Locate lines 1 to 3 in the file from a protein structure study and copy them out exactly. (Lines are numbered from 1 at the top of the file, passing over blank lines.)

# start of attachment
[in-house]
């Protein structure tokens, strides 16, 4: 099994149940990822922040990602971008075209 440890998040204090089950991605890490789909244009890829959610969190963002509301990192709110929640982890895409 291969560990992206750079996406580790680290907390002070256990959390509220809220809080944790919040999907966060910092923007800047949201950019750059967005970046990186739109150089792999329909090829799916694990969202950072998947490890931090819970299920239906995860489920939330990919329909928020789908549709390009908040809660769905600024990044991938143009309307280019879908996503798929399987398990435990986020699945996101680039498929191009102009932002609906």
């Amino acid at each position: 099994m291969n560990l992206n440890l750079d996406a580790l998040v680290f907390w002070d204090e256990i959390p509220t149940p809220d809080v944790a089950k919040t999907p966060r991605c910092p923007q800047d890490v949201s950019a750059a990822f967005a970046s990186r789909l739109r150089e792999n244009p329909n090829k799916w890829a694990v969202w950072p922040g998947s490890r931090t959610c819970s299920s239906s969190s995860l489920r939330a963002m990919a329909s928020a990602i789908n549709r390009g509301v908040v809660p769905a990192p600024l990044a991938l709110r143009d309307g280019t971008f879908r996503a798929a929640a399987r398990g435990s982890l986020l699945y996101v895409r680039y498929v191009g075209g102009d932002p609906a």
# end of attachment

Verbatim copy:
[in-house]
């Protein structure tokens, strides 16, 4: 099994149940990822922040990602971008075209 440890998040204090089950991605890490789909244009890829959610969190963002509301990192709110929640982890895409 291969560990992206750079996406580790680290907390002070256990959390509220809220809080944790919040999907966060910092923007800047949201950019750059967005970046990186739109150089792999329909090829799916694990969202950072998947490890931090819970299920239906995860489920939330990919329909928020789908549709390009908040809660769905600024990044991938143009309307280019879908996503798929399987398990435990986020699945996101680039498929191009102009932002609906």
């Amino acid at each position: 099994m291969n560990l992206n440890l750079d996406a580790l998040v680290f907390w002070d204090e256990i959390p509220t149940p809220d809080v944790a089950k919040t999907p966060r991605c910092p923007q800047d890490v949201s950019a750059a990822f967005a970046s990186r789909l739109r150089e792999n244009p329909n090829k799916w890829a694990v969202w950072p922040g998947s490890r931090t959610c819970s299920s239906s969190s995860l489920r939330a963002m990919a329909s928020a990602i789908n549709r390009g509301v908040v809660p769905a990192p600024l990044a991938l709110r143009d309307g280019t971008f879908r996503a798929a929640a399987r398990g435990s982890l986020l699945y996101v895409r680039y498929v191009g075209g102009d932002p609906a």